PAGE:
Researchers see the value of future-oriented thinking for teacher development. In this study, ten teacher candidates (Elementary =1; Middle-level = 2; Secondary = 6; All-level = 1) from a large university in the southwestern United States were interviewed about their teacher “possible selves,” and the regulative role these had on learning-to-teach behaviors. We found that all participants regulated behaviors through the use of strategies; used future thinking to gather information about progress; and derived incentive about themselves as teachers. We also found that for many participants possible selves changed, in a relatively short period of time, in response to reflection, mentors and experiences. This work contributes to a growing body of evidence concerning the usefulness of teacher identity in thinking about teacher development.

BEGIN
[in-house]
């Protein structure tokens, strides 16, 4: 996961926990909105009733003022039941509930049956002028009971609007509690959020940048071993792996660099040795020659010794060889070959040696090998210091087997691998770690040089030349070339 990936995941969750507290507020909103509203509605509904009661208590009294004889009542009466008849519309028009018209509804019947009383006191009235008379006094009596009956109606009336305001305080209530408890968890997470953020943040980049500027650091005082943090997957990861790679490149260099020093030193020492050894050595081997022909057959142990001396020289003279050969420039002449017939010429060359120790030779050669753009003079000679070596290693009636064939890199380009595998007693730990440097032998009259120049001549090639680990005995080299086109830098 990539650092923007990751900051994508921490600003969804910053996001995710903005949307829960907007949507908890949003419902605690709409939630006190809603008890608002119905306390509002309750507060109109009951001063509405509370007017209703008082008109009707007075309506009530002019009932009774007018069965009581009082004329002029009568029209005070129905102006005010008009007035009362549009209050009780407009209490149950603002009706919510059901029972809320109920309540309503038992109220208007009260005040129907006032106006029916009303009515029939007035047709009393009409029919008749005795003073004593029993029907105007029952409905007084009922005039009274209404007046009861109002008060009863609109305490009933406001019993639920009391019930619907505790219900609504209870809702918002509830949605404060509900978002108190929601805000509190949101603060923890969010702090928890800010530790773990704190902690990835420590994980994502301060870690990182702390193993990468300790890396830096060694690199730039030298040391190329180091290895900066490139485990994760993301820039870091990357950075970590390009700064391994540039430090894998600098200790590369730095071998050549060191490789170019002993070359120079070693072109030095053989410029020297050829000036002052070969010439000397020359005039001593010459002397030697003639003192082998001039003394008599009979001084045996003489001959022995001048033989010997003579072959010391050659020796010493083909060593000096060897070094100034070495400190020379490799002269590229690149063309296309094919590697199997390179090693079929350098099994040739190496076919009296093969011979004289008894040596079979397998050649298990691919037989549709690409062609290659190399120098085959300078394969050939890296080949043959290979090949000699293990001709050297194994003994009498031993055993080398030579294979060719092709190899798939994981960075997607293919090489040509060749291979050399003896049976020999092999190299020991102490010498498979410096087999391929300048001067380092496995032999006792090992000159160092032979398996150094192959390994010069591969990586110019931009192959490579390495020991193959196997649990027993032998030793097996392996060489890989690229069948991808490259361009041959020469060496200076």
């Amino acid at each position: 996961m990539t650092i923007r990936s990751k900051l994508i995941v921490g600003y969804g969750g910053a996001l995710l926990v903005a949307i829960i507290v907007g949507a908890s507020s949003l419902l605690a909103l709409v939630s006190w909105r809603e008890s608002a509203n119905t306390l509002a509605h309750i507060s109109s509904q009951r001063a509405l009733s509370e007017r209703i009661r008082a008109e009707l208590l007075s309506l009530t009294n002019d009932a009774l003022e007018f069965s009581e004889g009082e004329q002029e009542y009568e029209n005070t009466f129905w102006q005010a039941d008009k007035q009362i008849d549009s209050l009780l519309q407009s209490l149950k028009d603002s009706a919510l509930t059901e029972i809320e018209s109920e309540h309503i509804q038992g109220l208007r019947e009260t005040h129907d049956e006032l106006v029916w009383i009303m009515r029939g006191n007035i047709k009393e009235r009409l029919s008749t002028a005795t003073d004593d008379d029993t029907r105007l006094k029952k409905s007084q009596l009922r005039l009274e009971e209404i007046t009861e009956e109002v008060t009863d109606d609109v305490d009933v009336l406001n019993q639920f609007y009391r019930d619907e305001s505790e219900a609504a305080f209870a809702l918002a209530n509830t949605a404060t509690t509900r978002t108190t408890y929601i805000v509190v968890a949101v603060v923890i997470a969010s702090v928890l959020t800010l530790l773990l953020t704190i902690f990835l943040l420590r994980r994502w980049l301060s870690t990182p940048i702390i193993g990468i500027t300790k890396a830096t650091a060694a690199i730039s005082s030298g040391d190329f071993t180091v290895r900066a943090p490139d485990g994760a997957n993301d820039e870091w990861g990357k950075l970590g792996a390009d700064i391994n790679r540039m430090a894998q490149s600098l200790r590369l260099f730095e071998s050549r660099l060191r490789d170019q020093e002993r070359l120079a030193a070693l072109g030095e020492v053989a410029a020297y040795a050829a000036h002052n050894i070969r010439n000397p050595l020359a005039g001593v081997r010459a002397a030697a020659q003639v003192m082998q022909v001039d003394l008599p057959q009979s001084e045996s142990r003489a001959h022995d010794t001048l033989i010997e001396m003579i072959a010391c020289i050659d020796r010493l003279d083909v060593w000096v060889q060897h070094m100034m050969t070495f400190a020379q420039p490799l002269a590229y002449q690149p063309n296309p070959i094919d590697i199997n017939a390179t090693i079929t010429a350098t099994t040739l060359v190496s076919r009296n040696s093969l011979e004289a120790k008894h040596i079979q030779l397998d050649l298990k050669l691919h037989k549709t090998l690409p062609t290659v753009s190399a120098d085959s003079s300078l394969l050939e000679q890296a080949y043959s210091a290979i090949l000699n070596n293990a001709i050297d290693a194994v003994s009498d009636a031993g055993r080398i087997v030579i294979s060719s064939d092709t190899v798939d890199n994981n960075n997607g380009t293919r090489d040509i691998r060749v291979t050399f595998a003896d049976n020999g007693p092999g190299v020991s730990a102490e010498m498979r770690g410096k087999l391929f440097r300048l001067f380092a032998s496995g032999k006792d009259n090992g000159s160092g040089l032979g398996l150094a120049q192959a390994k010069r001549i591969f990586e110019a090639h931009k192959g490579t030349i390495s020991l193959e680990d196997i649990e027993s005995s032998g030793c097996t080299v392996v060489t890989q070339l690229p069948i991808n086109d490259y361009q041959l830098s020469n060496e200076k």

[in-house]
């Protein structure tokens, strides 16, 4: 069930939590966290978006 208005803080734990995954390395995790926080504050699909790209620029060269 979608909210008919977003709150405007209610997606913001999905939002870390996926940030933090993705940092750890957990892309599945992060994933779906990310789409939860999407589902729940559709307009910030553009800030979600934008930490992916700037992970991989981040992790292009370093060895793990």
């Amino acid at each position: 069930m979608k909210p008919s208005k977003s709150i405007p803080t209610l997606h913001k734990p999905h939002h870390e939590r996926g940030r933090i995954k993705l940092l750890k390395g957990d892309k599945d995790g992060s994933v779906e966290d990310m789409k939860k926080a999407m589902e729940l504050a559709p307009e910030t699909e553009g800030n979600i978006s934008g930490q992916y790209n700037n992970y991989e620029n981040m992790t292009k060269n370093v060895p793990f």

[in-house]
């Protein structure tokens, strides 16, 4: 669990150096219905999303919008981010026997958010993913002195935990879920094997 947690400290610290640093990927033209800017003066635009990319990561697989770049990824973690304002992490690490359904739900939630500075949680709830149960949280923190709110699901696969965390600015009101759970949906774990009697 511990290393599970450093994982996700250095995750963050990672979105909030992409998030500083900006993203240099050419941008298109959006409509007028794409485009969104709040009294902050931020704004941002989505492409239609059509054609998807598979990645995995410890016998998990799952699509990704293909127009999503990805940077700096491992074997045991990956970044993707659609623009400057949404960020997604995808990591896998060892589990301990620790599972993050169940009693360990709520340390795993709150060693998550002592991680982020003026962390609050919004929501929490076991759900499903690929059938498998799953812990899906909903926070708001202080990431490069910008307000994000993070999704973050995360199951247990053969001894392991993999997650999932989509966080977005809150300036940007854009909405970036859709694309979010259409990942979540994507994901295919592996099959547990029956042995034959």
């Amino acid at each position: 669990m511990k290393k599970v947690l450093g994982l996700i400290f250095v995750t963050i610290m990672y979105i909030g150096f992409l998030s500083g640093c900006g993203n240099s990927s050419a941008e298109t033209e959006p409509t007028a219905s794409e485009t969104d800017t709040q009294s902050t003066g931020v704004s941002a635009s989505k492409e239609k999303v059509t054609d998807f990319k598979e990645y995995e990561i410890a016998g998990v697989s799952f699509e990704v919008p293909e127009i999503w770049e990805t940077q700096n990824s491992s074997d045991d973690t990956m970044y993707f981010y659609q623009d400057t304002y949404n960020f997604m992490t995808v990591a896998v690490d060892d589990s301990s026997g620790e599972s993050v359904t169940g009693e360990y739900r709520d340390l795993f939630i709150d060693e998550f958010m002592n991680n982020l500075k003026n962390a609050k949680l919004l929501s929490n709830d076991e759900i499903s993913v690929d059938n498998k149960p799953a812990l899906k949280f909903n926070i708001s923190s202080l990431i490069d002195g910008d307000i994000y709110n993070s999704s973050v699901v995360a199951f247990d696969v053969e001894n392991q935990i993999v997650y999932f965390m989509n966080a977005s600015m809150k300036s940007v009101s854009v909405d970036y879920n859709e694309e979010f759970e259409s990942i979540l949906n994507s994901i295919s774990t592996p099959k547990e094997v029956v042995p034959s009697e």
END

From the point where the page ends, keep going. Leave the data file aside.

|Journal||Self and Identity|
|State||Published - Apr 2013|